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It's Been Said Before

By Orin Hargraves

It's Been Said Before "examines why certain phrases become clichés and why they should be avoided -- or why they still have life left in them."

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Sounds Fascinating

By J. C. Wells

How do you pronounce biopic, synod, and Breughel? - and why? Do our cake and archaic sound the same? Where does the stress go in stalagmite? What's odd about the word epergne? As a finale, the author writes a letter to his 16-year-old self.

Academic Paper

Title: Code-crossing and multilingualism among adolescents in Lille
Linguistic Field: Discourse Analysis; Sociolinguistics
Subject Language: French
Arabic, Moroccan
Arabic, Algerian Saharan
Abstract: In this study we investigate code-crossing and multilingualism among 13–14 year olds in three schools (five classes) in the northern French city of Lille, based on data elicited during one-to-one interviews as part of a broader study of adolescent language in the city. With regard to code-crossing the study focuses on the indicative evidence of acquisition of (dialectal) Arabic by adolescents of European or Metropolitan French family background, gleaned from a series of language tests. The results suggest that for subjects of Metropolitan French background, interethnic friendships, bolstered by playful use of the language of the Other, are the single most important factor in non-institutional acquisition of Dialectal Arabic. These findings receive a degree of confirmation from the professed familiarity with a variety of Rom in one class group. Cross-ethnic language acquisition does not, however, appear to correlate in any significant way with factors that may be said to frame the socio-cultural space (such as tastes in music and style of dress) in which these teenage informants were moving at the time of the fieldwork. With regard to multilingualism subjects were found to have had exposure to a variety of European and one West-African language (Wolof). On the evidence of the language tests, the largest ethnically defined minority group, the Maghrebians manifested a range of competence in Arabic, with apparently significant differences between subjects of Algerian and Moroccan extraction.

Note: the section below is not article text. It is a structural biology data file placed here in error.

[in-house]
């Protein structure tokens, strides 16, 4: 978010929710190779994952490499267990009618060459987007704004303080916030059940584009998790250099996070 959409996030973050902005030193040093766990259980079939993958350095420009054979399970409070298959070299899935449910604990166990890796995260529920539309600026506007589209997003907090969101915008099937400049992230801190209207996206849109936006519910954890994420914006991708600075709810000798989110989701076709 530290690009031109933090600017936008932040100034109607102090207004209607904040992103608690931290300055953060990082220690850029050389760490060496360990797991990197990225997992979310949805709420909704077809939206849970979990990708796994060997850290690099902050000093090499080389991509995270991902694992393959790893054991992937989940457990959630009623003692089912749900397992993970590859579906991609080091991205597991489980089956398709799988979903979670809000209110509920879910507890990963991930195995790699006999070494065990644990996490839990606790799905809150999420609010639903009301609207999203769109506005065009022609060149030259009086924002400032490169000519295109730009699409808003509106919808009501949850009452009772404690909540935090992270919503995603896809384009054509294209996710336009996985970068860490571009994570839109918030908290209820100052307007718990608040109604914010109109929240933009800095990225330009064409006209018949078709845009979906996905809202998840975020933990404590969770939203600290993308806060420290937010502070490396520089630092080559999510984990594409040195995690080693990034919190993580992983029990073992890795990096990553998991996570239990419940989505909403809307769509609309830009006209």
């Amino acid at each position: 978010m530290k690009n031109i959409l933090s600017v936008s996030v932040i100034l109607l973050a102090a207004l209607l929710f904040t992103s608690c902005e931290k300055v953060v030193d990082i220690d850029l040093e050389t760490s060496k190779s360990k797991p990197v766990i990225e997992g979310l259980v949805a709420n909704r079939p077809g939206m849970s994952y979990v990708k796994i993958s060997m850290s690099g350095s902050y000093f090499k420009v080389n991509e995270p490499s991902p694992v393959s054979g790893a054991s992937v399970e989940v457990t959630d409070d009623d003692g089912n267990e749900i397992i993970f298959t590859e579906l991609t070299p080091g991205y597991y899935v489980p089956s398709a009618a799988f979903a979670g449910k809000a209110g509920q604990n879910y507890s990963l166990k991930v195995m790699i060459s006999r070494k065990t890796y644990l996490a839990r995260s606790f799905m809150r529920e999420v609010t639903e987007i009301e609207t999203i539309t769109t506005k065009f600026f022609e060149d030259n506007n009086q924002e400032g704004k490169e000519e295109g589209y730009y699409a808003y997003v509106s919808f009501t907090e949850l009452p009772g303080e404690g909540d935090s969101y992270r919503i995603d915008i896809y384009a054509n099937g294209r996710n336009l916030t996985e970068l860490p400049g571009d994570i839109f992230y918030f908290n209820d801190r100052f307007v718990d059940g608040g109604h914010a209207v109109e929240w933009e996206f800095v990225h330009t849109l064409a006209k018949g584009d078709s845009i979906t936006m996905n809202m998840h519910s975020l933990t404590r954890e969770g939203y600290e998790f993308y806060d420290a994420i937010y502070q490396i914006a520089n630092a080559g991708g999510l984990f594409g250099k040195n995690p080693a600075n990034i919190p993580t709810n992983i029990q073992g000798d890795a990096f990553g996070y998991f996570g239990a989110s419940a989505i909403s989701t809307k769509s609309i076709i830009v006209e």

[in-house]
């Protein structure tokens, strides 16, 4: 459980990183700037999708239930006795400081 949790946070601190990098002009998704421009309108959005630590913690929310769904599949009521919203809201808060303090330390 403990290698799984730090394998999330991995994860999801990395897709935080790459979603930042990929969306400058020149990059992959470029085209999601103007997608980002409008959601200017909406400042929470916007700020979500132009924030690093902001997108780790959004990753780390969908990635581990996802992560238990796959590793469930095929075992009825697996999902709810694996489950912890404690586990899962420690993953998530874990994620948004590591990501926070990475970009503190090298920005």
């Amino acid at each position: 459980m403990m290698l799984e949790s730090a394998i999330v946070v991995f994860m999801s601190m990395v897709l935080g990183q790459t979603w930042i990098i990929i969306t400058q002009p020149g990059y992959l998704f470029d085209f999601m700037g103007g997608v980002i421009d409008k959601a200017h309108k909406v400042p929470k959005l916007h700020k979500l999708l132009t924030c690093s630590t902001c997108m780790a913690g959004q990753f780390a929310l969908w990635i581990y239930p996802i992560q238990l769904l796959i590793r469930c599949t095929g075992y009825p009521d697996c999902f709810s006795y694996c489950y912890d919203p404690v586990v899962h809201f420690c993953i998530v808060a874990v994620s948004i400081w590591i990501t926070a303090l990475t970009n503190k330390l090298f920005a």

This article appears IN Journal of French Language Studies Vol. 22, Issue 3.

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